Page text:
68 Percent Of Payments Pros Say New Tech Increases Risk

Here's how serious the doubts are among payment-systems professionals about EMV and mobile payments: 68 percent of them say pressure to migrate to new payment systems puts customer data at greater risk instead of making it safer, according to a new survey by Experian and the Ponemon Institute.

Meanwhile, a separate study by Forrester Research found that EMV chip cards won't be broadly accepted in the U.S. until 2020, five years after the October 2015 liability shift, in part because of new technologies like mobile and contactless payments, The Wall Street Journal reported.

Ironically, EMV chip cards are the new payments technology that respondents were most positive about in the Experian/Ponemon survey, with 53 percent saying EMV will decrease the risk of a data breach, and 59 percent citing it as an important part of their organization’s payment strategy. Just 23 percent said EMV would increase risk of a data breach, compared with 59 percent for in-store mobile payments such as Apple Pay and 54 percent for contactless payments.

Then why the foot-dragging on EMV? Part of the problem is that, despite a widely publicized string of payment-card breaches, security isn't merchants' top priority. Only 51 percent of the Experian/Ponemon respondents agreed that "the security of electronic payments is a top priority issue" for their organizations.

"There is a ton of pressure in a competitive environment on consumer convenience, particularly in retail," Experian Consumer Protection VP Michael Bruemmer told Security Info Watch. "All of our clients, when they talk about anything they do in the stores with consumers it’s about consumer convenience and customer satisfaction. From our perspective, consumer satisfaction and consumer convenience can only be achieved with the appropriate level of security. To make it easy without making sure it is secure is not fulfilling the promise."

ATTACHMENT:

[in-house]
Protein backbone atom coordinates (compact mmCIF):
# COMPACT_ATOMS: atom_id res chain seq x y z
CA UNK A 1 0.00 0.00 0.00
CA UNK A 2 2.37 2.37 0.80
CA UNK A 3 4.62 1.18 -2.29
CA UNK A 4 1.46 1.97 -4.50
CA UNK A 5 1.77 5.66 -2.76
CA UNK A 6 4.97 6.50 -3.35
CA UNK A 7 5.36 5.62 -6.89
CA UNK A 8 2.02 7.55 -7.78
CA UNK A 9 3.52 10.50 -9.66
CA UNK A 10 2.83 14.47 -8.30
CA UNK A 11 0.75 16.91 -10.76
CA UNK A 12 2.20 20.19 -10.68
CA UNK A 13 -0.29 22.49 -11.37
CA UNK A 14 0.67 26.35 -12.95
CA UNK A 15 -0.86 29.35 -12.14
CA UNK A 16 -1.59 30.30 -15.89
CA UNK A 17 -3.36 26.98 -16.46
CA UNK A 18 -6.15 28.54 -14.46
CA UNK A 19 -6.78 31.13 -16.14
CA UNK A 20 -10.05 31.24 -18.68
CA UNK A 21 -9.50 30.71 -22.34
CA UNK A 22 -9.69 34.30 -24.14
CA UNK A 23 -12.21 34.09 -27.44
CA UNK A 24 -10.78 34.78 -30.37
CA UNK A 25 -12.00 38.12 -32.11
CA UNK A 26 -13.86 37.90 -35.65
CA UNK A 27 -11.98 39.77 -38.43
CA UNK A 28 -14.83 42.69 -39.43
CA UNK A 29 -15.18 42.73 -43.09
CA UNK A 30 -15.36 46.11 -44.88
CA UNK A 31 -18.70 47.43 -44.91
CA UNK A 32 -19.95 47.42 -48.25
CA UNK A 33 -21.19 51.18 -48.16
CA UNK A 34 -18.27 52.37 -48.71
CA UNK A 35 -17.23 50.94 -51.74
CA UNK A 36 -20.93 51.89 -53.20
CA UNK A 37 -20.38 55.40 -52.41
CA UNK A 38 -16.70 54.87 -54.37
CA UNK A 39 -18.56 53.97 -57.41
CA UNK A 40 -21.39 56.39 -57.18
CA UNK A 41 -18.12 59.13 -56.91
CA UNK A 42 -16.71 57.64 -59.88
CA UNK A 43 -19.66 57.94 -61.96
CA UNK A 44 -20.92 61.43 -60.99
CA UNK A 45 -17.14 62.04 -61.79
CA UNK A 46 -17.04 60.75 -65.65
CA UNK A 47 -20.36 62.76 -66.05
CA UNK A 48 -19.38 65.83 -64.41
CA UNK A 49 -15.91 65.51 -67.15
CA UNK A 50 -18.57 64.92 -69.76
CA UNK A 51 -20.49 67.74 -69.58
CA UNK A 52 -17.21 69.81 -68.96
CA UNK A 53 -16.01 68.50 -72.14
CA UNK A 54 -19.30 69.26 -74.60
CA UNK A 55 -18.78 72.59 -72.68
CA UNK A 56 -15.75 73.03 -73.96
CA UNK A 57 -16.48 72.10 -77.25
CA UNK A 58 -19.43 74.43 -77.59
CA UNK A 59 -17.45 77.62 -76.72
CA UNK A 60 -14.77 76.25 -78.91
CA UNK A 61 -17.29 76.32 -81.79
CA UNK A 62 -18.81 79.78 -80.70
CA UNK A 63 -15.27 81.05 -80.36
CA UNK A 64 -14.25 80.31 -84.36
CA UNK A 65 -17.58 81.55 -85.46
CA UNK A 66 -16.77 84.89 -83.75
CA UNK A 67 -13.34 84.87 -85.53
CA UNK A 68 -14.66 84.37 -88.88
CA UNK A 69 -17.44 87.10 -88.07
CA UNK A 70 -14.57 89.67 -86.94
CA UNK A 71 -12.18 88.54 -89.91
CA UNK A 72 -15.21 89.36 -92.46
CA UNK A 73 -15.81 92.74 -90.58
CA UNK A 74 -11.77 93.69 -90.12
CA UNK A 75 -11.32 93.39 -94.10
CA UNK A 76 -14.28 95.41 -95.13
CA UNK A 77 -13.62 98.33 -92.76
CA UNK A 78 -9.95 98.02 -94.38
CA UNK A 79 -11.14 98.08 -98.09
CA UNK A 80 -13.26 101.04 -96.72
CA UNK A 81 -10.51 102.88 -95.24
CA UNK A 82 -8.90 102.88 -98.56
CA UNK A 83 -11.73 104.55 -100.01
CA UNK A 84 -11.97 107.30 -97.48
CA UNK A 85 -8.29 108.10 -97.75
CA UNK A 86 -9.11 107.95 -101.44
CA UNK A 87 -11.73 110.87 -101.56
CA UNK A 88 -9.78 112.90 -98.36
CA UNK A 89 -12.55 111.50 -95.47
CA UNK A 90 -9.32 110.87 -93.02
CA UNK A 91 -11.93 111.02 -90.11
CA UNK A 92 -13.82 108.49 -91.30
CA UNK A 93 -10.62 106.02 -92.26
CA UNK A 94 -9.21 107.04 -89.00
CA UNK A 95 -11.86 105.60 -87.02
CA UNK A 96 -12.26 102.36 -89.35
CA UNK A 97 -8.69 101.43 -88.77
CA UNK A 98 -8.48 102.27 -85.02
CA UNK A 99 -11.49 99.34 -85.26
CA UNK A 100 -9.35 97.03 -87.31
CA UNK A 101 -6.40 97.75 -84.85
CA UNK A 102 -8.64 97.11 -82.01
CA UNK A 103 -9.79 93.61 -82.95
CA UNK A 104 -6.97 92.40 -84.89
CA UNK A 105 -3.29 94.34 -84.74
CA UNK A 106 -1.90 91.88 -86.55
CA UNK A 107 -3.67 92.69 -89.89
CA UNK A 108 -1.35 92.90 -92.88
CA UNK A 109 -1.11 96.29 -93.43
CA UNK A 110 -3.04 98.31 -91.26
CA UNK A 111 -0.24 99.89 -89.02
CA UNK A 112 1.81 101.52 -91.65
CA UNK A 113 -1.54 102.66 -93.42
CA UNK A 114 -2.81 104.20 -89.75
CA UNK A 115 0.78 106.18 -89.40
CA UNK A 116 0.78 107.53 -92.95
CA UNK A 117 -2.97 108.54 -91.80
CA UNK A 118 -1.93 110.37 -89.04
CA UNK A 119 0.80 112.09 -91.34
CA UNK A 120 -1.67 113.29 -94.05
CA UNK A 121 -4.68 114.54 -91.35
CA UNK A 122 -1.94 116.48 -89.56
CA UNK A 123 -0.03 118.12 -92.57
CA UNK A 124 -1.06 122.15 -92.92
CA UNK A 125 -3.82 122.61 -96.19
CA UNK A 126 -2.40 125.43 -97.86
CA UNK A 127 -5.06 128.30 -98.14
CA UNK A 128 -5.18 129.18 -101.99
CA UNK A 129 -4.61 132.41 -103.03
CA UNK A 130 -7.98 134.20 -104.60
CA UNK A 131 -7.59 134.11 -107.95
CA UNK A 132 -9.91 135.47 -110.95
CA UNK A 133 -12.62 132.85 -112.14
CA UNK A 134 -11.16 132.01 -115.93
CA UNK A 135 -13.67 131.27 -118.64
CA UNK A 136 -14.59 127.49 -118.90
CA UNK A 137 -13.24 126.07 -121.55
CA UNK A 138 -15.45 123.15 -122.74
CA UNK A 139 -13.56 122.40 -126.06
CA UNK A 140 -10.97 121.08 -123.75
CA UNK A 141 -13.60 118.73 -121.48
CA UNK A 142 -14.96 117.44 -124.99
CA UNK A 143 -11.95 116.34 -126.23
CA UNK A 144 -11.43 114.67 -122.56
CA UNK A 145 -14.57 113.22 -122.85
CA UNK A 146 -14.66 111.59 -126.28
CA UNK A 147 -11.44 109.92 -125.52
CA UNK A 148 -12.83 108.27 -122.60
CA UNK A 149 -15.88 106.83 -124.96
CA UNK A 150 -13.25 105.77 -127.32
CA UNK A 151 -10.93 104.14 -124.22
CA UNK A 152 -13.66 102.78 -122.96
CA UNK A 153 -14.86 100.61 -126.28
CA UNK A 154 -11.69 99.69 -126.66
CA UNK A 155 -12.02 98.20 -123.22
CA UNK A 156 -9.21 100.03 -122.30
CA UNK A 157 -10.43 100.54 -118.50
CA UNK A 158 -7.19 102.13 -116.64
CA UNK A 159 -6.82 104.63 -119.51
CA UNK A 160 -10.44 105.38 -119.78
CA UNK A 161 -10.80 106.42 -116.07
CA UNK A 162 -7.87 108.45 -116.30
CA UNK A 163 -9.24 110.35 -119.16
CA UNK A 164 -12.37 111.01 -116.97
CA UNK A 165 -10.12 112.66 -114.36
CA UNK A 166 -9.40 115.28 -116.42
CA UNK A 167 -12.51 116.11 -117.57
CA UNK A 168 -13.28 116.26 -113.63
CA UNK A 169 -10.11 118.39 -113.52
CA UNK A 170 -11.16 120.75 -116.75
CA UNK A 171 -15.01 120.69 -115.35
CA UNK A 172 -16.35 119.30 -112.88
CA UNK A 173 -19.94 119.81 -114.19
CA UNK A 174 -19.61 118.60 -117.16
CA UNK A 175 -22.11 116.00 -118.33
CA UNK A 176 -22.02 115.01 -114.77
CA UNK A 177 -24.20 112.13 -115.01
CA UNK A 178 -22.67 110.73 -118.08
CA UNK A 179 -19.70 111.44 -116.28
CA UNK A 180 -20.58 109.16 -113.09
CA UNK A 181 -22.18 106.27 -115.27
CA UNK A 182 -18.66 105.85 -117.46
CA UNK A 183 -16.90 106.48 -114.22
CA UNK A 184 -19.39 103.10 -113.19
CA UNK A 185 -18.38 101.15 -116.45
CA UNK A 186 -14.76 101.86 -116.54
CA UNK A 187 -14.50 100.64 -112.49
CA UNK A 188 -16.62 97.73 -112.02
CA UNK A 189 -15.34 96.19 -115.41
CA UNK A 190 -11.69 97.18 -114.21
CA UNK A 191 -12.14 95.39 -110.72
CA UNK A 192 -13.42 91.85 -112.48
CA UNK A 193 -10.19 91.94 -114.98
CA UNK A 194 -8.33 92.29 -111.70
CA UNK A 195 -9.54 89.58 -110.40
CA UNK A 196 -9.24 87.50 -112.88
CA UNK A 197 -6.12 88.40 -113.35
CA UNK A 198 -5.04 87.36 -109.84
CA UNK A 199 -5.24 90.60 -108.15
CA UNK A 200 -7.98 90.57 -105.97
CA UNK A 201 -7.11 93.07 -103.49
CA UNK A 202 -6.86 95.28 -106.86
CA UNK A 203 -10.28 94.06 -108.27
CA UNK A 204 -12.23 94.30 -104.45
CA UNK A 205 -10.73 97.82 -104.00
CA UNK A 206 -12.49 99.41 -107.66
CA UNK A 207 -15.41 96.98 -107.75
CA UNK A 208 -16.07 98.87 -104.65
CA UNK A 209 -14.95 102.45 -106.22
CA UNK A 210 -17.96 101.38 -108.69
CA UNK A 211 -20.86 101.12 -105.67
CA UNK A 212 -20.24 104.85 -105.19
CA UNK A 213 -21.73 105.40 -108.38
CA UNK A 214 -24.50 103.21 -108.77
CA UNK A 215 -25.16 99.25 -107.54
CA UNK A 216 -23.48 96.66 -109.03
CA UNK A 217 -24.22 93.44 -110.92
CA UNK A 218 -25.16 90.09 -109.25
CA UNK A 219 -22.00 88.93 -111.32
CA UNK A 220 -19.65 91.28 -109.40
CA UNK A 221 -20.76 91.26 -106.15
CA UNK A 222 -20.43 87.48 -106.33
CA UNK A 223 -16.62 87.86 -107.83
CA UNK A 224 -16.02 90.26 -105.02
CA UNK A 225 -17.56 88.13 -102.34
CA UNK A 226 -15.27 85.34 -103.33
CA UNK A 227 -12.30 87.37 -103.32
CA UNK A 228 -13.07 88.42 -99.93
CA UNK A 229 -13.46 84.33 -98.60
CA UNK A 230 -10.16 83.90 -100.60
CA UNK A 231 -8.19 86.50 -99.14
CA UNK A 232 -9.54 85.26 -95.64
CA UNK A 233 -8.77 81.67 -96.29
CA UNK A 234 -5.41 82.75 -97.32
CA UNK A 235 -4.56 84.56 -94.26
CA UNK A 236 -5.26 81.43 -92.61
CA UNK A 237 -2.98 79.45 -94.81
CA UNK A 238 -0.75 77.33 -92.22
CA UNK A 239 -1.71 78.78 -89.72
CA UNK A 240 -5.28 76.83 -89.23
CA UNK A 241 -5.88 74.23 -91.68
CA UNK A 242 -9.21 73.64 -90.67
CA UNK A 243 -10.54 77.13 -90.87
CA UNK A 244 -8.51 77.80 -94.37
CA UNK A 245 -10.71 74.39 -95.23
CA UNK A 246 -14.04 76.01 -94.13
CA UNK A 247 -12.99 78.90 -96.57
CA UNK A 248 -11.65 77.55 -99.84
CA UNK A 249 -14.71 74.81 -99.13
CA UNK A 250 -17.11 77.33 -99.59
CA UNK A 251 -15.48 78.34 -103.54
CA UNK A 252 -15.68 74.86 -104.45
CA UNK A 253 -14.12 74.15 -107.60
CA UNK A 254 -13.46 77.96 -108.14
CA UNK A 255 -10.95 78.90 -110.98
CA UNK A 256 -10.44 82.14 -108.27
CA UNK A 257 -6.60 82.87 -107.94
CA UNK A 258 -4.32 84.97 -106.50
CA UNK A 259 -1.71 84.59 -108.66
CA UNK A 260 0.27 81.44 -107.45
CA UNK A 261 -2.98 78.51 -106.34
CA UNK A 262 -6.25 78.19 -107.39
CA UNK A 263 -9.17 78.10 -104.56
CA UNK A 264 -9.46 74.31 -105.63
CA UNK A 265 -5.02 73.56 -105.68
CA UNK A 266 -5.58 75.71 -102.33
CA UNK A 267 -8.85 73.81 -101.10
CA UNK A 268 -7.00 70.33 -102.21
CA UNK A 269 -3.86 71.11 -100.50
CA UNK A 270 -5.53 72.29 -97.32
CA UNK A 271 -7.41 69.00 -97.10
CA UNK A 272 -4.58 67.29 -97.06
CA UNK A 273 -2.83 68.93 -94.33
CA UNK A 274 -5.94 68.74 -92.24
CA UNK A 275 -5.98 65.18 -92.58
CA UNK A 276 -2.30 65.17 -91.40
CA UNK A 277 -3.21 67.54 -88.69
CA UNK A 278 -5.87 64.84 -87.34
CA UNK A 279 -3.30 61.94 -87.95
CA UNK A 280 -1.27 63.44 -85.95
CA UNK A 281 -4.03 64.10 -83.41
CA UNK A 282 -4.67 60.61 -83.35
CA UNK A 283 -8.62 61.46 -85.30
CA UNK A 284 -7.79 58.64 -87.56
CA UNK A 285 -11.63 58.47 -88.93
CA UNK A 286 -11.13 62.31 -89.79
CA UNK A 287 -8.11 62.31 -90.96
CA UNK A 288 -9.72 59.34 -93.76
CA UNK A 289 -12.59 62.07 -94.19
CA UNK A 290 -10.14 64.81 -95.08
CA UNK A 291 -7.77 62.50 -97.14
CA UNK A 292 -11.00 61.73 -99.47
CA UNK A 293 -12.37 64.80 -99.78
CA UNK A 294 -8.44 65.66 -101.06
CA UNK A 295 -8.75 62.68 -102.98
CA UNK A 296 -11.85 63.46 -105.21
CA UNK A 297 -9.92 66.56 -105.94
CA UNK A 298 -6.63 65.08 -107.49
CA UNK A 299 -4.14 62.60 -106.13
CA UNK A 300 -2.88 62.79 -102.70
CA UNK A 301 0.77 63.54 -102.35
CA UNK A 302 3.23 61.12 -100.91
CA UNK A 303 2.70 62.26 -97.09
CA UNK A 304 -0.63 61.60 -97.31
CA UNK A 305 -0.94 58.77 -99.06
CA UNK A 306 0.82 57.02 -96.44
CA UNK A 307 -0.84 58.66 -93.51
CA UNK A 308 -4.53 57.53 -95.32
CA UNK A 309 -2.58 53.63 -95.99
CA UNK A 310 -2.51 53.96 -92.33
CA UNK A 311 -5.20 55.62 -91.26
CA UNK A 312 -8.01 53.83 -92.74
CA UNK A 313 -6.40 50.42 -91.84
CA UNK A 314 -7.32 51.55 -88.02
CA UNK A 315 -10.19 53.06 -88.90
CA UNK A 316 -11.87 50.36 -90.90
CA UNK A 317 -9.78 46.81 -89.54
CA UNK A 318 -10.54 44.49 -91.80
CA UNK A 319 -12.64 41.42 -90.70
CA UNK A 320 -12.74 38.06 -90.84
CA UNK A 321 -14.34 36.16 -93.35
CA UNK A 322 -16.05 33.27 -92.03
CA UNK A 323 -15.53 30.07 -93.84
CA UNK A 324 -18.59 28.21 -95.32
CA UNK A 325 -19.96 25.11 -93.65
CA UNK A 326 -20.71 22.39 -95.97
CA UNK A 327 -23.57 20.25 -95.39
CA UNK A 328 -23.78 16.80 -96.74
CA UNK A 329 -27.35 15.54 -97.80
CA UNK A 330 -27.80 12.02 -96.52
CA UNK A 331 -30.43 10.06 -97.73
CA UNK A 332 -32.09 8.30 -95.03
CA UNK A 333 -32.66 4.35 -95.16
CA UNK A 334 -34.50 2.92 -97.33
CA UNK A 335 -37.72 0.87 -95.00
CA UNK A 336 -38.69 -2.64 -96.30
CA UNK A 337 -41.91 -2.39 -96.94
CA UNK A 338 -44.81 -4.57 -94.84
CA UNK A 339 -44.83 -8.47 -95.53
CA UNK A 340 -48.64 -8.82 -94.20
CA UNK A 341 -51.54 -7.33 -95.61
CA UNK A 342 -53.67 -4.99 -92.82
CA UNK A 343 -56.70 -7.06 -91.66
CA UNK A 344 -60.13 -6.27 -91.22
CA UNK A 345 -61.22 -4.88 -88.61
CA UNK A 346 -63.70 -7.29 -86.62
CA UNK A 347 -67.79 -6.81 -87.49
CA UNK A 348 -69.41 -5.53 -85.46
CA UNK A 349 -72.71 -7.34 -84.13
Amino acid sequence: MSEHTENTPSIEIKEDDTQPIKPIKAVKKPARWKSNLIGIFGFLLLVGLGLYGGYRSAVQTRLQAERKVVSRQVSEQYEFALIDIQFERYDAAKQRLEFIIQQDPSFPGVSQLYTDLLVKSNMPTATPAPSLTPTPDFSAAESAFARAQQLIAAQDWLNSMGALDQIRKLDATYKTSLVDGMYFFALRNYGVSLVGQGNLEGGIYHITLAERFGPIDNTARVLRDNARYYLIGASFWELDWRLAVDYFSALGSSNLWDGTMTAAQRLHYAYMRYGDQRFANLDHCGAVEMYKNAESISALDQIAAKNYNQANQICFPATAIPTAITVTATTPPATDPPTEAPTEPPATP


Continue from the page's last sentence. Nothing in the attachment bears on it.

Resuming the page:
Other problems include a slow-motion rollout of EMV chip credit and debit cards by issuing banks — fewer than 40 percent of debit cards are expected to be EMV by the Oct. 1 deadline‚ and the fact that as many as one-third of small merchants don't even know about the transition to EMV chip cards.



The How We Shop Report, a PYMNTS collaboration with PayPal, aims to understand how consumers of all ages and incomes are shifting to shopping and paying online in the midst of the COVID-19 pandemic. Our research builds on a series of studies conducted since March, surveying more than 16,000 consumers on how their shopping habits and payments preferences are changing as the crisis continues. This report focuses on our latest survey of 2,163 respondents and examines how their increased appetite for online commerce and digital touchless methods, such as QR codes, contactless cards and digital wallets, is poised to shape the post-pandemic economy.

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